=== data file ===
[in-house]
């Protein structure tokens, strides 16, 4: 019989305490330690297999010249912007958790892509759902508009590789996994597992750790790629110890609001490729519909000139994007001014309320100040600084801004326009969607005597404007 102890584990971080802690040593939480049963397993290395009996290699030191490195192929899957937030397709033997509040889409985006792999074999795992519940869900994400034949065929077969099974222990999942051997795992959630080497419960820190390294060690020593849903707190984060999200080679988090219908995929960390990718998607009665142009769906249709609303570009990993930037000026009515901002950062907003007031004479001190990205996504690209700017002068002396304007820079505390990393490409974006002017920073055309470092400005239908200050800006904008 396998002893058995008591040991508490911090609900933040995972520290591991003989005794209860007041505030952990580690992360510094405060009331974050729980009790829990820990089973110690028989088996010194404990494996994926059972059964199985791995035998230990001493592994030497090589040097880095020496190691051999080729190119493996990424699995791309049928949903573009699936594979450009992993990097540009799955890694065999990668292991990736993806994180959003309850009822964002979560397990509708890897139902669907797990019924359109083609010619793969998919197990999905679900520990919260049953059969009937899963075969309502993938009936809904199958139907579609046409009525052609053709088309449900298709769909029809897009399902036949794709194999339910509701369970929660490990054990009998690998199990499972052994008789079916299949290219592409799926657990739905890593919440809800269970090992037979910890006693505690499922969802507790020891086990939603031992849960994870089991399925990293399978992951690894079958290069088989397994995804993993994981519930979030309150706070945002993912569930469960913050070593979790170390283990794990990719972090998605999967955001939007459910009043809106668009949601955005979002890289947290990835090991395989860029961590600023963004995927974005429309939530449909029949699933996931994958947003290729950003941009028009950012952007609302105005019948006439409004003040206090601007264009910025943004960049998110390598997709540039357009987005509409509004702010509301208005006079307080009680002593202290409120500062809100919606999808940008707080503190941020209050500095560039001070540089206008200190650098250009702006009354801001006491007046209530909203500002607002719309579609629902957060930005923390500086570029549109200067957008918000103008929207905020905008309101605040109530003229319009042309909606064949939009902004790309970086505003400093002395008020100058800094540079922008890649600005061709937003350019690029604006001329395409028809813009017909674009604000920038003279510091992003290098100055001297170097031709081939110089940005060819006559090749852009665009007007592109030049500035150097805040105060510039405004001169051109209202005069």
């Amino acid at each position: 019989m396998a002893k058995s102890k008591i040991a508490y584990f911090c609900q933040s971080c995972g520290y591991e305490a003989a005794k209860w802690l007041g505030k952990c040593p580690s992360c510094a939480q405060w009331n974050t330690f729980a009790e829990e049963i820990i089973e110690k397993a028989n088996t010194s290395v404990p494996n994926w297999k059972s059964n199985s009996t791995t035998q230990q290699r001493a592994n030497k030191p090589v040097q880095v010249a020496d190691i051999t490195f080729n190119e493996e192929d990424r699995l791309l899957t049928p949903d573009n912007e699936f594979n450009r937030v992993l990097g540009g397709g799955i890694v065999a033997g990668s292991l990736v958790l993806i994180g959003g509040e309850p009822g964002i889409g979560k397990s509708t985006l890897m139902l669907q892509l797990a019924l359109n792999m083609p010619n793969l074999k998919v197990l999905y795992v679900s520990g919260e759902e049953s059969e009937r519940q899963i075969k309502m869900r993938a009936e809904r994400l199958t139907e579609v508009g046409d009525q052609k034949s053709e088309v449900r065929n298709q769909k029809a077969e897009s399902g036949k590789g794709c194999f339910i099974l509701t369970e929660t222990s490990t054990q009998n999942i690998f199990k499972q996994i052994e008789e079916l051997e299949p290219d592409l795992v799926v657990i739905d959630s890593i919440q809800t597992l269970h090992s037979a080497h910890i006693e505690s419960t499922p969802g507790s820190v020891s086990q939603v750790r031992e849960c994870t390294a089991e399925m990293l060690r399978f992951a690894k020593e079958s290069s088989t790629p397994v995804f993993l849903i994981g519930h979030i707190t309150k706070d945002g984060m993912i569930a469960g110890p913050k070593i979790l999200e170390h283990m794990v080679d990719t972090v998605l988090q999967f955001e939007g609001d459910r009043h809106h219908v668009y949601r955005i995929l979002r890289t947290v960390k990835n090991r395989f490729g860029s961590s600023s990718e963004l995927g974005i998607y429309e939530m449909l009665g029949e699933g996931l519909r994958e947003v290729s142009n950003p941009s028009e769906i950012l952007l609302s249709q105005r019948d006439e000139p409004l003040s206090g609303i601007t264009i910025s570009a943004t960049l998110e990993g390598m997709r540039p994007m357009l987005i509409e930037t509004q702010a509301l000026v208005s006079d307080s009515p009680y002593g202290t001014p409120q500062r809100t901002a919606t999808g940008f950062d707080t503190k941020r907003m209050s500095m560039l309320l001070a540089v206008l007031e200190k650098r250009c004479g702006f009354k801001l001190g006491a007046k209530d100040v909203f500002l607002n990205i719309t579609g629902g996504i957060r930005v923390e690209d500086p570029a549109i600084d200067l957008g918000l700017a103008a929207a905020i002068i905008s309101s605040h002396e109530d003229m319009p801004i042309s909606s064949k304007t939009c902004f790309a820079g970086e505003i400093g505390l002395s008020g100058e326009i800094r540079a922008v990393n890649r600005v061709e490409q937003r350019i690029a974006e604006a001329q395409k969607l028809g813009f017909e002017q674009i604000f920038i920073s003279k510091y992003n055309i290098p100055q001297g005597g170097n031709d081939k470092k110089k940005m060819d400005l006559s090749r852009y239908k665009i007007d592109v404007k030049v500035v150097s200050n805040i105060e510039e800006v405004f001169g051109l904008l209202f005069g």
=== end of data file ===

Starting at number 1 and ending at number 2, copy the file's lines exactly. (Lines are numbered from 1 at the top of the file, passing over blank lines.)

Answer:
[in-house]
């Protein structure tokens, strides 16, 4: 019989305490330690297999010249912007958790892509759902508009590789996994597992750790790629110890609001490729519909000139994007001014309320100040600084801004326009969607005597404007 102890584990971080802690040593939480049963397993290395009996290699030191490195192929899957937030397709033997509040889409985006792999074999795992519940869900994400034949065929077969099974222990999942051997795992959630080497419960820190390294060690020593849903707190984060999200080679988090219908995929960390990718998607009665142009769906249709609303570009990993930037000026009515901002950062907003007031004479001190990205996504690209700017002068002396304007820079505390990393490409974006002017920073055309470092400005239908200050800006904008 396998002893058995008591040991508490911090609900933040995972520290591991003989005794209860007041505030952990580690992360510094405060009331974050729980009790829990820990089973110690028989088996010194404990494996994926059972059964199985791995035998230990001493592994030497090589040097880095020496190691051999080729190119493996990424699995791309049928949903573009699936594979450009992993990097540009799955890694065999990668292991990736993806994180959003309850009822964002979560397990509708890897139902669907797990019924359109083609010619793969998919197990999905679900520990919260049953059969009937899963075969309502993938009936809904199958139907579609046409009525052609053709088309449900298709769909029809897009399902036949794709194999339910509701369970929660490990054990009998690998199990499972052994008789079916299949290219592409799926657990739905890593919440809800269970090992037979910890006693505690499922969802507790020891086990939603031992849960994870089991399925990293399978992951690894079958290069088989397994995804993993994981519930979030309150706070945002993912569930469960913050070593979790170390283990794990990719972090998605999967955001939007459910009043809106668009949601955005979002890289947290990835090991395989860029961590600023963004995927974005429309939530449909029949699933996931994958947003290729950003941009028009950012952007609302105005019948006439409004003040206090601007264009910025943004960049998110390598997709540039357009987005509409509004702010509301208005006079307080009680002593202290409120500062809100919606999808940008707080503190941020209050500095560039001070540089206008200190650098250009702006009354801001006491007046209530909203500002607002719309579609629902957060930005923390500086570029549109200067957008918000103008929207905020905008309101605040109530003229319009042309909606064949939009902004790309970086505003400093002395008020100058800094540079922008890649600005061709937003350019690029604006001329395409028809813009017909674009604000920038003279510091992003290098100055001297170097031709081939110089940005060819006559090749852009665009007007592109030049500035150097805040105060510039405004001169051109209202005069």